Fisk discusses his work as a journalist covering Northern Ireland during the time when the Irish Republican Army was in rebellion against the British government for control of Northern Ireland. Fisk discusses whether a reporter should be emotional and what he learned about bias and reporting truth to power. In a Socratic Circle, have students discuss Fisk’s observations:

  1. Should reporters be “on the side of power?”
  2. Should reporters be emotionless when reporting?
  3. Should a reporter put themself in danger to report?
  4. Can a story about a conflict be bias free to be effective in telling the story?
  5. What limits should a reporter consider in trying to share the story of a conflict?

Go Deeper

Compare two stories about the Trans-Mountain Pipeline. Explore the stories for bias, factual reporting (fact check and look for corroboration) and emotional impact. What do you recognize is done well in each story? What are the weaknesses? What concerns do you have for readers of these stories? What is the reader’s responsibility?

  1. Liberal government approves $9.3B Trans Mountain expansion project, but critics say it’s too little too late.” National Post, 18 Jun. 2019.
  2. How We Got Here: A Tyee Pipeline Reader.” The Tyee, 30 Aug. 2018.

Activity 3. Compare and Contrast

Robert Fisk writes both news dispatches (short articles covering the facts or events in Middle East conflict zones) and an editorial column (opinion pieces about events in the Middle East). One of the concerns about modern media news is the abbreviated nature of reports, which do not allow for detailed interviews and background information that help readers/viewers to fully understand the issues being reported. Compare a Fisk dispatch with an editorial. Is there evidence of bias in the dispatch, or is it an impartial piece of writing? What can you learn about Fisk’s beliefs from the editorial?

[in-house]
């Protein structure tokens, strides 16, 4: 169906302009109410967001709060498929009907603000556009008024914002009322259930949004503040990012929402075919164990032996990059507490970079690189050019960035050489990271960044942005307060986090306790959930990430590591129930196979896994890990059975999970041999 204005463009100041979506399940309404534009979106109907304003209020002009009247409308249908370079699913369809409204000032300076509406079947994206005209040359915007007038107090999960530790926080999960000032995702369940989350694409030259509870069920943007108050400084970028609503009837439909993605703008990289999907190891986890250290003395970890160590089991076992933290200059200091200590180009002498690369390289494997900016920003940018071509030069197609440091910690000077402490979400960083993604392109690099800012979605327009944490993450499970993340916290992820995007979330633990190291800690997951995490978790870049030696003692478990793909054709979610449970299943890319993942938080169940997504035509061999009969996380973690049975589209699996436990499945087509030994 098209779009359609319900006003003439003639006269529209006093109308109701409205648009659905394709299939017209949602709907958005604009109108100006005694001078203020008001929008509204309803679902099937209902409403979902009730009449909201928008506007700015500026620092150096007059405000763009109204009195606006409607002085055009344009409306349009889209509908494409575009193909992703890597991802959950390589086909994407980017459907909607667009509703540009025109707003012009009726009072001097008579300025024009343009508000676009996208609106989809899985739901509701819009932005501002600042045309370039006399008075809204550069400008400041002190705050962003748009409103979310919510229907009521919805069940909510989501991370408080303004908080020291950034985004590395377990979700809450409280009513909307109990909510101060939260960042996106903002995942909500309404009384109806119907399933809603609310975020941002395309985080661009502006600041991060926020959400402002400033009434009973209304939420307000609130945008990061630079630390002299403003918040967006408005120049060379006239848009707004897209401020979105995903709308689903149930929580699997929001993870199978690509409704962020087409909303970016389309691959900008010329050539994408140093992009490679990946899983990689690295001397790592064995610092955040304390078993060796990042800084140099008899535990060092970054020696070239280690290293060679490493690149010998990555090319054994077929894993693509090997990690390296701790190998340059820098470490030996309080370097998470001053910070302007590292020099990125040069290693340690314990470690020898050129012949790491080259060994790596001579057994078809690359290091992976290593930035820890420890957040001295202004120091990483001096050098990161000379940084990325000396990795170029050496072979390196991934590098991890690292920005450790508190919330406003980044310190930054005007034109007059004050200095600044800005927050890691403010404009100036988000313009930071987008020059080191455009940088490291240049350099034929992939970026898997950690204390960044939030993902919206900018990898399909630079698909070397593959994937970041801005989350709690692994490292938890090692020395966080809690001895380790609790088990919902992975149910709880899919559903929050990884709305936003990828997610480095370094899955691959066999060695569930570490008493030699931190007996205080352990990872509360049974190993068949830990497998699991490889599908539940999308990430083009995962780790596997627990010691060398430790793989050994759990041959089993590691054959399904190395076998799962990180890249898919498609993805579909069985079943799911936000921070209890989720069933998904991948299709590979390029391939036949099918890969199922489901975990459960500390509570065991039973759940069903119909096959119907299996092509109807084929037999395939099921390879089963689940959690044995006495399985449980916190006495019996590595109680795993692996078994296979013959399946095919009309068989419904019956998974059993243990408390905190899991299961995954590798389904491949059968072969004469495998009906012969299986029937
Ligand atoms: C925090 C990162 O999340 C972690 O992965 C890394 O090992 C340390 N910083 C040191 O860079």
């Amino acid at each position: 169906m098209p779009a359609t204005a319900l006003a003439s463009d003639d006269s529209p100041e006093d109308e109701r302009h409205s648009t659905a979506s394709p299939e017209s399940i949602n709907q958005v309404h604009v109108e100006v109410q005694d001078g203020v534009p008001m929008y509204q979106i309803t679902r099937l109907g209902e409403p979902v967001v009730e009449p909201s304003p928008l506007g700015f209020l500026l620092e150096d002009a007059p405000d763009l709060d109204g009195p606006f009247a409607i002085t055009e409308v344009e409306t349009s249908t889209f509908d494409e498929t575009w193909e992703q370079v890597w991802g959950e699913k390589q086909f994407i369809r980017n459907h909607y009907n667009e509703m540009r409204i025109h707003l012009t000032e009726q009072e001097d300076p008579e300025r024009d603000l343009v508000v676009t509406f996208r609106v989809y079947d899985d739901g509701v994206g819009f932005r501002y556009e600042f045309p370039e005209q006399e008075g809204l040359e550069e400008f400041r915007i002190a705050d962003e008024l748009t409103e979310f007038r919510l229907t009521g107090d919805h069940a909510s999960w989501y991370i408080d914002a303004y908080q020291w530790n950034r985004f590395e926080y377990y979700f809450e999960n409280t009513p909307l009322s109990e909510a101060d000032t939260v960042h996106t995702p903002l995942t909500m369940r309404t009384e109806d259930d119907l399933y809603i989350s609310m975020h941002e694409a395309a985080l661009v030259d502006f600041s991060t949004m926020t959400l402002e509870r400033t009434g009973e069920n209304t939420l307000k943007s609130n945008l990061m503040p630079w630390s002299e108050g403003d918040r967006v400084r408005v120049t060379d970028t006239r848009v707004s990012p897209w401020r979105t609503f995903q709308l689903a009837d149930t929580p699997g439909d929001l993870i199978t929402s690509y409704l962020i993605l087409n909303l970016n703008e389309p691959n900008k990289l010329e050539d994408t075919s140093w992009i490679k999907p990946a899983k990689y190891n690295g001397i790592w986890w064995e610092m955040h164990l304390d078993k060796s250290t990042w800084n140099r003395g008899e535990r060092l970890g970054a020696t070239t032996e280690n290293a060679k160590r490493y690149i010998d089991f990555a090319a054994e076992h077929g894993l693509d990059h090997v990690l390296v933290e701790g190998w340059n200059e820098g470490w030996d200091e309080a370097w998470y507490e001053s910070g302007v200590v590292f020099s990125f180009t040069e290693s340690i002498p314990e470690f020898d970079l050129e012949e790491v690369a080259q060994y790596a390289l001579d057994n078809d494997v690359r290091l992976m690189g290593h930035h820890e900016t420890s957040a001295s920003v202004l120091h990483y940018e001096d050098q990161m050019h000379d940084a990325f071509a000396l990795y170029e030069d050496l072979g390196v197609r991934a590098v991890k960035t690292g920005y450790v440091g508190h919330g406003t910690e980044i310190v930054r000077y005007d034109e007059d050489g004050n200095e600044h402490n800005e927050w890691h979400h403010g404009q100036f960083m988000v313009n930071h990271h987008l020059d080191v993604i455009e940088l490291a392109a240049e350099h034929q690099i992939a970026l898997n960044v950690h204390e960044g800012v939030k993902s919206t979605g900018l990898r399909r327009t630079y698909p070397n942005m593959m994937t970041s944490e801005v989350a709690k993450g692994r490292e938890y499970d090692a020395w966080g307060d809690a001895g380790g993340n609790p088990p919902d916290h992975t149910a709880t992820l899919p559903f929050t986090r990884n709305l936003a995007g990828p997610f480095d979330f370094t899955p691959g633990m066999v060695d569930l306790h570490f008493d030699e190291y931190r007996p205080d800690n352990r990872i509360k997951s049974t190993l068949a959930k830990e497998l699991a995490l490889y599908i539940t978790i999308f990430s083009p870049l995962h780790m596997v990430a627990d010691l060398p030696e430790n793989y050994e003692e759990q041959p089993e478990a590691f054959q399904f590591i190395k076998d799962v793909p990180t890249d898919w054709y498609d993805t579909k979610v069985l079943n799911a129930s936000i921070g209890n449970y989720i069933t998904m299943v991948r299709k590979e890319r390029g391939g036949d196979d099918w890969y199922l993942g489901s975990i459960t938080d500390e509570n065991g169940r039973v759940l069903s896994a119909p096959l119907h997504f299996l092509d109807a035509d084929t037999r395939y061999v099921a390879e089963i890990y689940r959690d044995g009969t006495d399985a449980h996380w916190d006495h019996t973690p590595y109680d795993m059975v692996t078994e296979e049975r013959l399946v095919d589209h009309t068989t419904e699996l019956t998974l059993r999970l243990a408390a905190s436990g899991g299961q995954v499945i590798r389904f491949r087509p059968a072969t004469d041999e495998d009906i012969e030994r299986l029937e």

1. Everything you were told about the Syrian war was wrong – until now.” Independent, 7 Nov. 2019. 
  2. Hotel journalism gives American troops a free hand as the press shelters indoors.” Independent, 17 Jan. 2005.

Go Deeper

Clip #5 (1 min 53 sec)

Fisk believes that the 9-11 attack on the Twin Towers in New York had its roots in American and Israeli involvement in how Palestinian, Arab and Muslim peoples in the Middle East were colonized. Is this colonization continuing? What evidence in news media can you find to corroborate your opinion? Why would Israel and Western countries be interested in controlling populations in this region? Who benefits from instability in the Middle East? What happens when Middle Eastern organizations try to bring attention to the challenges facing their peoples? What does this lead you to conclude? Can you take the alternative position?

Cecile McVittie is currently a secondary-level Vice Principal in Kamloops, BC. She was a teacher librarian for 22 years and has taught K–12 for over 30 years in private, public, urban and rural schools. She is also currently an online instructor for Queens University. Her passions include global education, trans-literacy, diversity, inclusion and social justice.

Pour lire cet article en français, cliquez ici.